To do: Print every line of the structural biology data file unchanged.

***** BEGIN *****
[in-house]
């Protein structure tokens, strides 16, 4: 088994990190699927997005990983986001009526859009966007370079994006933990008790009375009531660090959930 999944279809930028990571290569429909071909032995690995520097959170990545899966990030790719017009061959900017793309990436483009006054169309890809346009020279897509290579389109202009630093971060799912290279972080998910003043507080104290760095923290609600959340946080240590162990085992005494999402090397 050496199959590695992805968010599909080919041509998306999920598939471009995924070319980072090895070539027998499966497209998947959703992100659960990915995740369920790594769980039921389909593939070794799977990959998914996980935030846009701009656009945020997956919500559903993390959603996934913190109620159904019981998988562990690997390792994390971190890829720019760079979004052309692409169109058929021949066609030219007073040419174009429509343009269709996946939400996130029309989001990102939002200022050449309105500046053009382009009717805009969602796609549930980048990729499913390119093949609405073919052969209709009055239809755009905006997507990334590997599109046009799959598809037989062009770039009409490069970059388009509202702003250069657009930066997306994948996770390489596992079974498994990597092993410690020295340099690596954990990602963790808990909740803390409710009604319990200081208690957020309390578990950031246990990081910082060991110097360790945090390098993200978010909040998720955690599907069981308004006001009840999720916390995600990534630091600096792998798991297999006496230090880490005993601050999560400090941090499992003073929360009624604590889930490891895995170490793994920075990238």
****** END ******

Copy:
[in-house]
């Protein structure tokens, strides 16, 4: 088994990190699927997005990983986001009526859009966007370079994006933990008790009375009531660090959930 999944279809930028990571290569429909071909032995690995520097959170990545899966990030790719017009061959900017793309990436483009006054169309890809346009020279897509290579389109202009630093971060799912290279972080998910003043507080104290760095923290609600959340946080240590162990085992005494999402090397 050496199959590695992805968010599909080919041509998306999920598939471009995924070319980072090895070539027998499966497209998947959703992100659960990915995740369920790594769980039921389909593939070794799977990959998914996980935030846009701009656009945020997956919500559903993390959603996934913190109620159904019981998988562990690997390792994390971190890829720019760079979004052309692409169109058929021949066609030219007073040419174009429509343009269709996946939400996130029309989001990102939002200022050449309105500046053009382009009717805009969602796609549930980048990729499913390119093949609405073919052969209709009055239809755009905006997507990334590997599109046009799959598809037989062009770039009409490069970059388009509202702003250069657009930066997306994948996770390489596992079974498994990597092993410690020295340099690596954990990602963790808990909740803390409710009604319990200081208690957020309390578990950031246990990081910082060991110097360790945090390098993200978010909040998720955690599907069981308004006001009840999720916390995600990534630091600096792998798991297999006496230090880490005993601050999560400090941090499992003073929360009624604590889930490891895995170490793994920075990238």